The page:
Sometimes You Eat the Bear

Russian Bear Restaurant
939 Clement (at 11th Avenue). Open daily except Mondays from noon to 2 a.m. Brunch on weekends is served noon to 3 p.m. Credit cards accepted; the restaurant is wheelchair accessible. Call 752-8197.

Martha and TJ ganged up on me. Martha's grandparents were Russian, TJ's grandma was (close enough) Polish. "I miss my grandmother's cooking," said Martha. "You've got to find us a Russian restaurant."

"I don't like rush in restaurants. I like a leisurely meal." (A silence.) "I don't like Russian food."

"I thought you were Russian on your mother's side," said TJ.
"I'm not on my mother's side, I'm agin' it. Wretched cooks, all of 'em."
"You don't like borscht?" Martha asked.

"Yick! I hate beets. My mom's borscht came from a Manischevitz bottle, anyway. I mean, their borscht, not their booze."

"You like beef stroganoff," nagged TJ. "Chicken Kiev, you don't like chicken Kiev?" noodged Martha.

"Stroganoff is French -- invented by Antoine Careme when he was chef to one of the czars. For all I know, chicken Kiev is French, too. All good Russian food is French, except for caviar. 'White Russian' emigre dishes were once a big fad in Paris; all the best chefs changed them completely. But real Russian food -- it's Mom's macaroni with cottage cheese. It's Aunt Irma's pot roast, so heavy it'd sink a ship, and the passengers would all fall over bored."

They kept at me until I said that as far as I knew, the only remaining local Russian eateries were a couple of little tea rooms that close around 7, before the likes of us can face dinner. "Well, you should keep an eye out," was Martha's last word. "All these Soviet emigres are coming in; they seem to have money and they have to eat somewhere."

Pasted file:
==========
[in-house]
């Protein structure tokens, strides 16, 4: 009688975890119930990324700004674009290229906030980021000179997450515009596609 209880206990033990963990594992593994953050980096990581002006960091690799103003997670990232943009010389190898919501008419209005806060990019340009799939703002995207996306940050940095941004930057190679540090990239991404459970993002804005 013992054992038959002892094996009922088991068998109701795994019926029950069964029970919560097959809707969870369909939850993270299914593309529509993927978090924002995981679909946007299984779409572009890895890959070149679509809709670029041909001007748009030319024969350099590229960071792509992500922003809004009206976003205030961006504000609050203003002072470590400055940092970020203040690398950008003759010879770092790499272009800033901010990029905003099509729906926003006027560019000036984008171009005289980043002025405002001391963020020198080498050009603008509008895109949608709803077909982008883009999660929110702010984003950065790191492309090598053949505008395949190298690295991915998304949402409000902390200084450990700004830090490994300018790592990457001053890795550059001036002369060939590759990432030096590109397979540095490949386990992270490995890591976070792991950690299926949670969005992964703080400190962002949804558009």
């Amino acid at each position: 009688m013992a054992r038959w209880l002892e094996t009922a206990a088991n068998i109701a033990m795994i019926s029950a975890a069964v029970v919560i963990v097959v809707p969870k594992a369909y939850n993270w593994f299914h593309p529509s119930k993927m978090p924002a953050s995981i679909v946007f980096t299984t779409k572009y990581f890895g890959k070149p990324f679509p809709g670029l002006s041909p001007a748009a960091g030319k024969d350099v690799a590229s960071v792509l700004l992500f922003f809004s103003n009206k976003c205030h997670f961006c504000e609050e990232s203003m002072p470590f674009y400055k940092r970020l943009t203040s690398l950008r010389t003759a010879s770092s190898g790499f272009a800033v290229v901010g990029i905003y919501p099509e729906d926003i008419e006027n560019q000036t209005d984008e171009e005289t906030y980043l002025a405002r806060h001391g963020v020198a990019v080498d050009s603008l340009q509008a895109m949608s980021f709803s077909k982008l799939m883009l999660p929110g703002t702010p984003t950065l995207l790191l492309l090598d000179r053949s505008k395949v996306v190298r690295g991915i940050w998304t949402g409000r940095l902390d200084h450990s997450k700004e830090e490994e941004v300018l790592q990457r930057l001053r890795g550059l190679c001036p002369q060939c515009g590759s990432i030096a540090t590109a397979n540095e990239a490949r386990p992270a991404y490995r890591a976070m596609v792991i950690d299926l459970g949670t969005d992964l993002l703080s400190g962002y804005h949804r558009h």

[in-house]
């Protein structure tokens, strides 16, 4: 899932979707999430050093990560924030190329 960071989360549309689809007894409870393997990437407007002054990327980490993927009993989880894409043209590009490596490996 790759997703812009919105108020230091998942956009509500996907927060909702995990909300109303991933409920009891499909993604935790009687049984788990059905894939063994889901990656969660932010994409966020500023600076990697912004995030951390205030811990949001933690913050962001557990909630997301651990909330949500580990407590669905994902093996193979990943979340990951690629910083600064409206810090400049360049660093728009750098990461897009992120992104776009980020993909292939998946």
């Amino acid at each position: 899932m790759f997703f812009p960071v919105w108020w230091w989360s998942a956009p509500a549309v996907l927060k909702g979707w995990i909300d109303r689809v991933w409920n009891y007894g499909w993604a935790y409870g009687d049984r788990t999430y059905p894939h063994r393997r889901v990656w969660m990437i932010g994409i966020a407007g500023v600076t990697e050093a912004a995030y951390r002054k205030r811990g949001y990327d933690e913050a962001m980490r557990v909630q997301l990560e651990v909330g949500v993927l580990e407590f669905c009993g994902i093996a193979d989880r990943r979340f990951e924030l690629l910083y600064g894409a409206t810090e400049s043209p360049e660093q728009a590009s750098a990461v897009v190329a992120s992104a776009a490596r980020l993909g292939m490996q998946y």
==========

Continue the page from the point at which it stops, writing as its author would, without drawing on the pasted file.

A few weeks later, strolling down Clement Street, my eye was nabbed and then arrested by an extraordinary edifice. With a washed-gray steel front, turrets on top, big front windows, and glass placard-pockets on the streetside walls, it looked like an old movie palace, a giant double-oven stove, the Tower of Deco. I crossed over to see what was playing there, and discovered a restaurant called the Russian Bear. The menu looked interesting -- especially an appetizer of blini with red caviar and smoked fish.

D'Arcy and Scott had to come, too, because I had to hear their culinary reports of the Budapest-to-Moscow railway (no good food after Budapest) and of the Moscow-to-Irkutsk Trans-Siberian Railroad (no good food, period) -- and of the near-unfindable Russian Restaurant in Ulan Bator, beloved of all expats and traders on the cashmere trail because it serves the only good food in all of Mongolia.